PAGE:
Think about it.
    Read the Bible!
    Ron

  11. Dan Rambow on June 11th, 2012 10:43 am

    Although my wife and I have lots of camping experience behind each of us going back 50 years, we only started full timing two years ago. Since then we have seen more and done more than in our previous 23 years of marriage. And we are new-comers to this life.

    Just in the past couple of weeks, we have stayed in an urban RV park, casino parking lots, RV dealer parking lot (getting a few things done), a Freightliner parking lot (scheduled maintenance), and now a rural RV park out in the middle of Washington State and the Columbia River. We visited grandkids and friends, and while my wife is retired, I keep working.

    Sounds busy (it was), and we are enjoying the quiet now. But as busy as it was, the last couple of weeks was totally stress free compared to one little activity, we tried to do a few weeks ago. And that was tough, we wanted to open a new bank account.

    We never felt so, well, how do I say it, insulted, and discriminated against. We were dismissed as not worthy because, we didn’t have a physical address. Oh, we could lie about it, just use someone else’s address, we were told.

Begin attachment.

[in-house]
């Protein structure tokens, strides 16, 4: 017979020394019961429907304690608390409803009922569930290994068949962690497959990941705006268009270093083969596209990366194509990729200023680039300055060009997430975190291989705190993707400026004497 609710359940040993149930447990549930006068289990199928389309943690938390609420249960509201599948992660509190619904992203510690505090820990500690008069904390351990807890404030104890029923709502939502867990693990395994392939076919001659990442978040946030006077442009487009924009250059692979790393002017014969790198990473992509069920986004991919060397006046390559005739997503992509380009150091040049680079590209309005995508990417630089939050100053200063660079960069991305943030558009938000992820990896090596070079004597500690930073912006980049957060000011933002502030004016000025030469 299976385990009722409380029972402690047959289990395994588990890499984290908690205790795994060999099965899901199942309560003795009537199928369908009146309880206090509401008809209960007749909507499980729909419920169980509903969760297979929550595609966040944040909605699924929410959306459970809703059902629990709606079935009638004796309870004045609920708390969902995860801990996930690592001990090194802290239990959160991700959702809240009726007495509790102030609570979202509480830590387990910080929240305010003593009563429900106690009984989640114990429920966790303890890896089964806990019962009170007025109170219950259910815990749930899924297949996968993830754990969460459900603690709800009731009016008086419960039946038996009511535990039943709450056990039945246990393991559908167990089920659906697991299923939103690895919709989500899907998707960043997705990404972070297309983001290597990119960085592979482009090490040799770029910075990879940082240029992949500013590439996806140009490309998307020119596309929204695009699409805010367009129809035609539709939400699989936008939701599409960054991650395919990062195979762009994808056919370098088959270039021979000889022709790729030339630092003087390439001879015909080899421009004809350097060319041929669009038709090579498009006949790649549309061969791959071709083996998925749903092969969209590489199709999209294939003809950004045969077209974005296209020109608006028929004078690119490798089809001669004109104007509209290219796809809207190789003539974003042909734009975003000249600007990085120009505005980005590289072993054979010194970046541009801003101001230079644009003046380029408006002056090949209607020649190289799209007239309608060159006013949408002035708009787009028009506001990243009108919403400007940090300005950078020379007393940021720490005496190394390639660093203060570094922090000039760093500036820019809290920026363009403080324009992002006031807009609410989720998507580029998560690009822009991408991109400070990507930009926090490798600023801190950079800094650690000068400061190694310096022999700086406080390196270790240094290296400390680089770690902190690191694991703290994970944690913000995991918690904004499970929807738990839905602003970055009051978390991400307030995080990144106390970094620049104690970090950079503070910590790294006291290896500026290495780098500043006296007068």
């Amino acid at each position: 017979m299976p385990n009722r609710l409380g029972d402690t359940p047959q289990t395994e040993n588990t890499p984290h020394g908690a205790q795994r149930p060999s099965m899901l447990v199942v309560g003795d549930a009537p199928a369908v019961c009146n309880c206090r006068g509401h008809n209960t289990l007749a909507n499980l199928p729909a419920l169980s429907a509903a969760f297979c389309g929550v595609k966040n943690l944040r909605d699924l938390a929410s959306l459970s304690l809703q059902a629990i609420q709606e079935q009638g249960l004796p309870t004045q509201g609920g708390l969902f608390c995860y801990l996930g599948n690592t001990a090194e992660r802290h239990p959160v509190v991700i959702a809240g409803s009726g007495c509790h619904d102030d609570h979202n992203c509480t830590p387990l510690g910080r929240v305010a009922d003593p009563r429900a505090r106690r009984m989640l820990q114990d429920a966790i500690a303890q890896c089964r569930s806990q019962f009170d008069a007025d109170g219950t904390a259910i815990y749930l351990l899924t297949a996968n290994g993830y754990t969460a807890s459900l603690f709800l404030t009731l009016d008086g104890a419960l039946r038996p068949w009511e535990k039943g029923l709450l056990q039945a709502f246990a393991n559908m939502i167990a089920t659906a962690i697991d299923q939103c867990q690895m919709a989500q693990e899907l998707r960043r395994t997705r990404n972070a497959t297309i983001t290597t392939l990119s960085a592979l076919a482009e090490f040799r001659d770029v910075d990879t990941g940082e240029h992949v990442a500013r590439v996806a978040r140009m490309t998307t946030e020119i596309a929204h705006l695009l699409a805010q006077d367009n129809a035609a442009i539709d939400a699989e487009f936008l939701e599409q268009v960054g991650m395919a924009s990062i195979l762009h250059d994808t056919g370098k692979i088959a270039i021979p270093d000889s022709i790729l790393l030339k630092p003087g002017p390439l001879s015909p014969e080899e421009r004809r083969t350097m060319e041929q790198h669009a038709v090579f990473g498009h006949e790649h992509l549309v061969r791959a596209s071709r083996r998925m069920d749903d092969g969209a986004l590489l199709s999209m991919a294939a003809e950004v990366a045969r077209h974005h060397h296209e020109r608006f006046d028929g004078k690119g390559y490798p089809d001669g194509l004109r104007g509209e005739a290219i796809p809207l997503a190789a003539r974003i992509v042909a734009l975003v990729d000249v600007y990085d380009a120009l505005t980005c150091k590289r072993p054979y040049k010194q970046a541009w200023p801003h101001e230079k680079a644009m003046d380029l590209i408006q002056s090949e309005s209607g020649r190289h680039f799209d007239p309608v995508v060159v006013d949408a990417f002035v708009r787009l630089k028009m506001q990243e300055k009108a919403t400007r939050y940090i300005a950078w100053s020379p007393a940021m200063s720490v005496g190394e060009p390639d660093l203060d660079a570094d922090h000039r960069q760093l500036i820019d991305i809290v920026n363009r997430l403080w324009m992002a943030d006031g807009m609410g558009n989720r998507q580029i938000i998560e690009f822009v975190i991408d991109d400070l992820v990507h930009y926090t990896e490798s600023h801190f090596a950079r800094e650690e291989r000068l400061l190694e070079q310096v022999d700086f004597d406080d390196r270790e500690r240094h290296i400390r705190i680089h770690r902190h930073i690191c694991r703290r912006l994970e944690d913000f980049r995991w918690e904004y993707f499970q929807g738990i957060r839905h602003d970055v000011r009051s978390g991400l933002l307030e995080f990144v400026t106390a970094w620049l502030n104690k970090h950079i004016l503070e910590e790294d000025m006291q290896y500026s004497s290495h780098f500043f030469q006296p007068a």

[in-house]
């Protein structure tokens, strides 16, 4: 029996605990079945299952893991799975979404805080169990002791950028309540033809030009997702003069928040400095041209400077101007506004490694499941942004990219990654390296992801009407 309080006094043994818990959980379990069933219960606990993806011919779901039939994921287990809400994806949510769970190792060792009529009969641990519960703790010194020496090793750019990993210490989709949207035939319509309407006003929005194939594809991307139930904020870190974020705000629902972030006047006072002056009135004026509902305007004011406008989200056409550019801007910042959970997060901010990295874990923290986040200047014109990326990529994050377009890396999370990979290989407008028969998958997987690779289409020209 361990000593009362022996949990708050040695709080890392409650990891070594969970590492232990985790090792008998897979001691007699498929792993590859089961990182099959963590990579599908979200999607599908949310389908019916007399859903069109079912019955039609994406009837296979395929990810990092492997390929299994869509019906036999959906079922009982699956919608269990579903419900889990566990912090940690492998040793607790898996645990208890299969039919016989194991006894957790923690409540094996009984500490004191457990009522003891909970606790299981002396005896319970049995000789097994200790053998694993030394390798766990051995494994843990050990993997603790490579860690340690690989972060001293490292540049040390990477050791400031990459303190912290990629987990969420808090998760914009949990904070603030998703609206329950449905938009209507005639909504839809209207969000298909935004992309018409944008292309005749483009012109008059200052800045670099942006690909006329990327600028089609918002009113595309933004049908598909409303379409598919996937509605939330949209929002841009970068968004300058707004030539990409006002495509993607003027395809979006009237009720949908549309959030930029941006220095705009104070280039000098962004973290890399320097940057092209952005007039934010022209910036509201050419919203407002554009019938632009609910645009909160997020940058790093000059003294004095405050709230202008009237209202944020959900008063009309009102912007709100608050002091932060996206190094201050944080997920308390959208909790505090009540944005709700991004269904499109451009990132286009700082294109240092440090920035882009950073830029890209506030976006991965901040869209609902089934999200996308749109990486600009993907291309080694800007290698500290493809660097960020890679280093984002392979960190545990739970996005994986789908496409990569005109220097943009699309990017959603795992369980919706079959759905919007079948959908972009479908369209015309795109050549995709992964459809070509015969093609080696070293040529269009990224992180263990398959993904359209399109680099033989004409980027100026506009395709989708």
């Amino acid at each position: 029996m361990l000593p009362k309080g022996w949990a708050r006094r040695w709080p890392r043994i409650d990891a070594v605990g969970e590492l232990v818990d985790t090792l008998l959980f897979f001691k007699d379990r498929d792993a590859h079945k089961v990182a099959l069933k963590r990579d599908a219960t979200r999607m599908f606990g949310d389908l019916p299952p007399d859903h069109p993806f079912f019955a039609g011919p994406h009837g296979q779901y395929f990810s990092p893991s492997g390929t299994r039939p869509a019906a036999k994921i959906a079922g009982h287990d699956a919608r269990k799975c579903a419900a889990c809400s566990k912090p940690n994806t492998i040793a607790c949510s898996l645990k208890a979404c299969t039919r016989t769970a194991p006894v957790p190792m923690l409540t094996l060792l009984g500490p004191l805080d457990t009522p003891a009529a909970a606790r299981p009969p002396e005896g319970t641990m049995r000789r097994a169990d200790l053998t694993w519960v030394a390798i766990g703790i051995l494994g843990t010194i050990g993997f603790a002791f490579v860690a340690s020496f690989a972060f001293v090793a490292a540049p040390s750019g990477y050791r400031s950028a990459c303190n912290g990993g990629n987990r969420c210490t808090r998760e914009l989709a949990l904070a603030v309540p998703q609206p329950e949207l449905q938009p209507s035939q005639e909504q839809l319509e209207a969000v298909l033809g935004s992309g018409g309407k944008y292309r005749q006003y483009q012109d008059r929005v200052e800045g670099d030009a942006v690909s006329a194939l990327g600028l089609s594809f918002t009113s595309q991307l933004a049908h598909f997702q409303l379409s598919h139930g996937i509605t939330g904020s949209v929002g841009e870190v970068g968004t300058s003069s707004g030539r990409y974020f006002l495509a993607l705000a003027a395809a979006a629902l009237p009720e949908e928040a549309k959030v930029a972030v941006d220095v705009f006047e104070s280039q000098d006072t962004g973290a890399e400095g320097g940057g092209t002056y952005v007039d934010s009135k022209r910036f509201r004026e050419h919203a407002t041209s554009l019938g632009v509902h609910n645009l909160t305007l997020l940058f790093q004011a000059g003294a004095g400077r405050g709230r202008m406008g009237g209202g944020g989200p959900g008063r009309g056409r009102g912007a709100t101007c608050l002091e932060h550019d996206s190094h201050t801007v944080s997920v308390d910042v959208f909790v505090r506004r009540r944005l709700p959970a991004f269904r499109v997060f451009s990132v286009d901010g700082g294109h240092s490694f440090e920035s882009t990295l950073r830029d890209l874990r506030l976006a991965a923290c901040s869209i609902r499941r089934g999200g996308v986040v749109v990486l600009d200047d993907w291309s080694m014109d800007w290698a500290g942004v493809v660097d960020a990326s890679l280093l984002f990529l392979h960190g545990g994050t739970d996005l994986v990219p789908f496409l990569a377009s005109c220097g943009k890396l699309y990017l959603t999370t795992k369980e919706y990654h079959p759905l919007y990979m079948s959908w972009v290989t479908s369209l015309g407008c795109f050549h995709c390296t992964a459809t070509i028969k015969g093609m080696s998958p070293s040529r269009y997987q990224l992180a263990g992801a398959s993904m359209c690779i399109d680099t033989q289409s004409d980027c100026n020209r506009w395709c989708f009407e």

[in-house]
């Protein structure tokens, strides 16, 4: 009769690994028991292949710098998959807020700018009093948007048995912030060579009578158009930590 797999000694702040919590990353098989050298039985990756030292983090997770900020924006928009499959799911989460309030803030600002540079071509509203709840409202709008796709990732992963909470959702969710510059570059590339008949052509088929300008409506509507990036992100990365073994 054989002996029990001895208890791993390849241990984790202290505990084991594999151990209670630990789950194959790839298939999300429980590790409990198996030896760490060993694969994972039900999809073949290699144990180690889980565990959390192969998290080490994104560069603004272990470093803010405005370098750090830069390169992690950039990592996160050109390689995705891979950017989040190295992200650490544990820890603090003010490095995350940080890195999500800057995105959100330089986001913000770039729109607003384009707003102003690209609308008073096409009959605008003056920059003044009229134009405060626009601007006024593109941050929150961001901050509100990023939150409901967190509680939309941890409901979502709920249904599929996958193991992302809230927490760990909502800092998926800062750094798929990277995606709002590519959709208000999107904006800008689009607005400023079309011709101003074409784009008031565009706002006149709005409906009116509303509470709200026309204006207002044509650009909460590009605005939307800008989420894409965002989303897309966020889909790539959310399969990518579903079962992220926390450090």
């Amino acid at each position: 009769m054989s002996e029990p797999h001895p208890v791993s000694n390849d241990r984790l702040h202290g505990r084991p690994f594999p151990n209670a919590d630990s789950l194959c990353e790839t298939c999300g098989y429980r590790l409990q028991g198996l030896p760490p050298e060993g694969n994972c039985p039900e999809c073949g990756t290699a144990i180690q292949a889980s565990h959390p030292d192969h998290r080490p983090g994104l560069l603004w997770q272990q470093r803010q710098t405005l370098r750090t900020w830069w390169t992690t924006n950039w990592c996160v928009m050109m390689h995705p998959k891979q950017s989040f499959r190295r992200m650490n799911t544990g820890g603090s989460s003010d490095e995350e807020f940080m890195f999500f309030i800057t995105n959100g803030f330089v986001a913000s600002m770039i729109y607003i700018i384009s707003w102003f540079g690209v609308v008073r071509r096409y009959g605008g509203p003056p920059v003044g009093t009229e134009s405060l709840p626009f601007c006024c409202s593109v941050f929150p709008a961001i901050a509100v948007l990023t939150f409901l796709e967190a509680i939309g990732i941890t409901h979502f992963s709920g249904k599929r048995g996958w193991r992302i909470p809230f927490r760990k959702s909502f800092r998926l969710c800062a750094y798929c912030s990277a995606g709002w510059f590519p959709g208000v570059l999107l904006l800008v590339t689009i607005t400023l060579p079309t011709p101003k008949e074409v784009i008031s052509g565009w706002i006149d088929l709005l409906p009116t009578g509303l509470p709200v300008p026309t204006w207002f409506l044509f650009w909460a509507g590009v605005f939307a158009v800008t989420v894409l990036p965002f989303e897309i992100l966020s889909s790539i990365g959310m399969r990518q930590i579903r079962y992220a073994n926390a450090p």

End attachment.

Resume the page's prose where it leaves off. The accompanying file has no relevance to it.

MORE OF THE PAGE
It was amazing how easily the younger generation just accepted (read that younger bank employees) the ‘Patriot Act’ at face value, no physical address, no account, after all you might be up to no-good. And in reality, the ‘Patriot Act’ doesn’t even say that.

    After several tries, we finally found an ‘older’ bank manager, who knew that people lived in RV’s and traveled. She satisfied all the requirements establishing our identities, the account was opened, and we will access it over the internet wherever we may go.

    Unfortunately, nature is not the only thing that can affect the RV lifestyle. Like it or not, politics, and attitudes of others affect us all as well.

  12. Fred Brandeberry on June 11th, 2012 10:53 am

    Hi guys & Gals:
    each yearWe ae diversified in our investments.

    We are back to the same level of worth since 2009, and spend down $6000 year.

    Our accounts are back to the same level as we had in 2009.

    Hint; we saved 1- 5 of our income since age eleven.

    Happy camping,
    Fred b.

  13. Rabenfels on June 18th, 2012 9:26 am